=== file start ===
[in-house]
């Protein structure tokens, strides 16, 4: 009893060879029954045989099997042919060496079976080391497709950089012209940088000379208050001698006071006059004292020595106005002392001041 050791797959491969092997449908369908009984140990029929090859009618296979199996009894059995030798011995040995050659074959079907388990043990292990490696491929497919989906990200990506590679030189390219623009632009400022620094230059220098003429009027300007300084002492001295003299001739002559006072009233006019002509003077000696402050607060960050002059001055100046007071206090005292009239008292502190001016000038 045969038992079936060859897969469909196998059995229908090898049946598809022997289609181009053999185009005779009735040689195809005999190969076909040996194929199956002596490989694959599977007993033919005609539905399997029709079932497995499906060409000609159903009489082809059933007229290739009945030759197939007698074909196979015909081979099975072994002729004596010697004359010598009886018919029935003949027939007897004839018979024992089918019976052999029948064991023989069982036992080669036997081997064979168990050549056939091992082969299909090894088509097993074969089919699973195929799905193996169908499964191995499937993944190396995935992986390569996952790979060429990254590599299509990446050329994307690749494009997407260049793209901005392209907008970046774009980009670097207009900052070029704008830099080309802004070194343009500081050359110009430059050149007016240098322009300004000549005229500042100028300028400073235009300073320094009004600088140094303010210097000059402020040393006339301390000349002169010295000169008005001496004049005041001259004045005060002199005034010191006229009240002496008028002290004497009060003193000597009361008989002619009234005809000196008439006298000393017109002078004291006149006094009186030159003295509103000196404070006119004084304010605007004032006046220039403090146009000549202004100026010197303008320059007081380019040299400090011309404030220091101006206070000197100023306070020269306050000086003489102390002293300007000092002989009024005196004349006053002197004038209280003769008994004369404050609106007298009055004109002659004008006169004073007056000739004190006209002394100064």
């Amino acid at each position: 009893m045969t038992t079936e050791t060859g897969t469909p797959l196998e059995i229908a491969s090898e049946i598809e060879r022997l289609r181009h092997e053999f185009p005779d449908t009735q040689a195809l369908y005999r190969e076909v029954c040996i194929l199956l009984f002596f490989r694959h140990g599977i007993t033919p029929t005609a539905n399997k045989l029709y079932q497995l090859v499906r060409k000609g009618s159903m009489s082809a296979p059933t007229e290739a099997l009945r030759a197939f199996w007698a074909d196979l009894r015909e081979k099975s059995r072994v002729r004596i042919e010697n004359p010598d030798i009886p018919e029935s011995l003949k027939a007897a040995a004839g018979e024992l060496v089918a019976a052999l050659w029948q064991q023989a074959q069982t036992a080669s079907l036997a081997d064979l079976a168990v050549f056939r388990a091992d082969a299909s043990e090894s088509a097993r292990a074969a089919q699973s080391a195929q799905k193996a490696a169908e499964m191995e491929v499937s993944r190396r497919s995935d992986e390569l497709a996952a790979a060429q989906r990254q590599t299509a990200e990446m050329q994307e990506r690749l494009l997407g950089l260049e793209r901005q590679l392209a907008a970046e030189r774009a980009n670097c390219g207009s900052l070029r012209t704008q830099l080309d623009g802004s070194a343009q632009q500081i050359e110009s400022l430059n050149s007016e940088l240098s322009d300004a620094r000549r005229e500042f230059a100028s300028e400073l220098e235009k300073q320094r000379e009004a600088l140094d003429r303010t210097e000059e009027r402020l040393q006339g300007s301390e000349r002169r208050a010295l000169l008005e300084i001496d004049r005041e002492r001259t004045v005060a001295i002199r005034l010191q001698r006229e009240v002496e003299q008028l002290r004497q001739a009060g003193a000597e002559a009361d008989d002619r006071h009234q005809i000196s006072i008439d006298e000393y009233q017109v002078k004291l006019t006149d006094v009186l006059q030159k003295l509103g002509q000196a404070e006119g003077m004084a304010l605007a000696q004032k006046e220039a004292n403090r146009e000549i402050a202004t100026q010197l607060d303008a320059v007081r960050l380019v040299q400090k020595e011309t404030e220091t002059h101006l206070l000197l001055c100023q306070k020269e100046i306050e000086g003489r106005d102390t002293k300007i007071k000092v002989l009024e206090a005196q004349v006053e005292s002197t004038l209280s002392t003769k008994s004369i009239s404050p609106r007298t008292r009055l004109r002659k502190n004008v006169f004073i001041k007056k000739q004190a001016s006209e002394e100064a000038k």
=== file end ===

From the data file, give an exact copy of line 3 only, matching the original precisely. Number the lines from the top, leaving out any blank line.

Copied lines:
């Amino acid at each position: 009893m045969t038992t079936e050791t060859g897969t469909p797959l196998e059995i229908a491969s090898e049946i598809e060879r022997l289609r181009h092997e053999f185009p005779d449908t009735q040689a195809l369908y005999r190969e076909v029954c040996i194929l199956l009984f002596f490989r694959h140990g599977i007993t033919p029929t005609a539905n399997k045989l029709y079932q497995l090859v499906r060409k000609g009618s159903m009489s082809a296979p059933t007229e290739a099997l009945r030759a197939f199996w007698a074909d196979l009894r015909e081979k099975s059995r072994v002729r004596i042919e010697n004359p010598d030798i009886p018919e029935s011995l003949k027939a007897a040995a004839g018979e024992l060496v089918a019976a052999l050659w029948q064991q023989a074959q069982t036992a080669s079907l036997a081997d064979l079976a168990v050549f056939r388990a091992d082969a299909s043990e090894s088509a097993r292990a074969a089919q699973s080391a195929q799905k193996a490696a169908e499964m191995e491929v499937s993944r190396r497919s995935d992986e390569l497709a996952a790979a060429q989906r990254q590599t299509a990200e990446m050329q994307e990506r690749l494009l997407g950089l260049e793209r901005q590679l392209a907008a970046e030189r774009a980009n670097c390219g207009s900052l070029r012209t704008q830099l080309d623009g802004s070194a343009q632009q500081i050359e110009s400022l430059n050149s007016e940088l240098s322009d300004a620094r000549r005229e500042f230059a100028s300028e400073l220098e235009k300073q320094r000379e009004a600088l140094d003429r303010t210097e000059e009027r402020l040393q006339g300007s301390e000349r002169r208050a010295l000169l008005e300084i001496d004049r005041e002492r001259t004045v005060a001295i002199r005034l010191q001698r006229e009240v002496e003299q008028l002290r004497q001739a009060g003193a000597e002559a009361d008989d002619r006071h009234q005809i000196s006072i008439d006298e000393y009233q017109v002078k004291l006019t006149d006094v009186l006059q030159k003295l509103g002509q000196a404070e006119g003077m004084a304010l605007a000696q004032k006046e220039a004292n403090r146009e000549i402050a202004t100026q010197l607060d303008a320059v007081r960050l380019v040299q400090k020595e011309t404030e220091t002059h101006l206070l000197l001055c100023q306070k020269e100046i306050e000086g003489r106005d102390t002293k300007i007071k000092v002989l009024e206090a005196q004349v006053e005292s002197t004038l209280s002392t003769k008994s004369i009239s404050p609106r007298t008292r009055l004109r002659k502190n004008v006169f004073i001041k007056k000739q004190a001016s006209e002394e100064a000038k």